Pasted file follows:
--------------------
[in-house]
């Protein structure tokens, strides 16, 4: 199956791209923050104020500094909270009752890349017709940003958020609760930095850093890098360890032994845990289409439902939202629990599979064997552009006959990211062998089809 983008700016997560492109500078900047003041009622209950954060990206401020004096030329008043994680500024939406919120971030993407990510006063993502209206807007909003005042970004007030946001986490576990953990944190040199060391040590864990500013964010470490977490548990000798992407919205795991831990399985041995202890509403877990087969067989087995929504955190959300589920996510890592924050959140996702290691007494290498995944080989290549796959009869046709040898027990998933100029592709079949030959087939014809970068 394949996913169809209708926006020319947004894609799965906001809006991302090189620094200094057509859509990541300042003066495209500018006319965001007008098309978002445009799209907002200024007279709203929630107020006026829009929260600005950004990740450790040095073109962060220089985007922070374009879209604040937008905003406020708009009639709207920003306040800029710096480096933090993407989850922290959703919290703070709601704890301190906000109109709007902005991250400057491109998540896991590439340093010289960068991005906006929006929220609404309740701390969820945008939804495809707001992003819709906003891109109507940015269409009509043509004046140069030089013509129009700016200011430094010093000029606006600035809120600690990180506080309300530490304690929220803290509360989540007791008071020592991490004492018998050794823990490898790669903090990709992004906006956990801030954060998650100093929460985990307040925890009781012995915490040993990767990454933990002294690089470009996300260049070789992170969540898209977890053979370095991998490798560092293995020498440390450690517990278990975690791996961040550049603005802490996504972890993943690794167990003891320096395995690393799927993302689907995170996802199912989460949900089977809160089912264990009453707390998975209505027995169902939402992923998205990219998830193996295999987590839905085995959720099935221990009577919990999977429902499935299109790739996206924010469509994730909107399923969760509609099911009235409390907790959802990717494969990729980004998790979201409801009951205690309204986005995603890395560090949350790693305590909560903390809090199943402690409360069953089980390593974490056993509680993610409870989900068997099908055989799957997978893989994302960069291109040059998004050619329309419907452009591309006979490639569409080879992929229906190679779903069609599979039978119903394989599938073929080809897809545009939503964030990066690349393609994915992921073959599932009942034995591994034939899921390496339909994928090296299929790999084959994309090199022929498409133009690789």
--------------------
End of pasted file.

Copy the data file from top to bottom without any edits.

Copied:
[in-house]
């Protein structure tokens, strides 16, 4: 199956791209923050104020500094909270009752890349017709940003958020609760930095850093890098360890032994845990289409439902939202629990599979064997552009006959990211062998089809 983008700016997560492109500078900047003041009622209950954060990206401020004096030329008043994680500024939406919120971030993407990510006063993502209206807007909003005042970004007030946001986490576990953990944190040199060391040590864990500013964010470490977490548990000798992407919205795991831990399985041995202890509403877990087969067989087995929504955190959300589920996510890592924050959140996702290691007494290498995944080989290549796959009869046709040898027990998933100029592709079949030959087939014809970068 394949996913169809209708926006020319947004894609799965906001809006991302090189620094200094057509859509990541300042003066495209500018006319965001007008098309978002445009799209907002200024007279709203929630107020006026829009929260600005950004990740450790040095073109962060220089985007922070374009879209604040937008905003406020708009009639709207920003306040800029710096480096933090993407989850922290959703919290703070709601704890301190906000109109709007902005991250400057491109998540896991590439340093010289960068991005906006929006929220609404309740701390969820945008939804495809707001992003819709906003891109109507940015269409009509043509004046140069030089013509129009700016200011430094010093000029606006600035809120600690990180506080309300530490304690929220803290509360989540007791008071020592991490004492018998050794823990490898790669903090990709992004906006956990801030954060998650100093929460985990307040925890009781012995915490040993990767990454933990002294690089470009996300260049070789992170969540898209977890053979370095991998490798560092293995020498440390450690517990278990975690791996961040550049603005802490996504972890993943690794167990003891320096395995690393799927993302689907995170996802199912989460949900089977809160089912264990009453707390998975209505027995169902939402992923998205990219998830193996295999987590839905085995959720099935221990009577919990999977429902499935299109790739996206924010469509994730909107399923969760509609099911009235409390907790959802990717494969990729980004998790979201409801009951205690309204986005995603890395560090949350790693305590909560903390809090199943402690409360069953089980390593974490056993509680993610409870989900068997099908055989799957997978893989994302960069291109040059998004050619329309419907452009591309006979490639569409080879992929229906190679779903069609599979039978119903394989599938073929080809897809545009939503964030990066690349393609994915992921073959599932009942034995591994034939899921390496339909994928090296299929790999084959994309090199022929498409133009690789």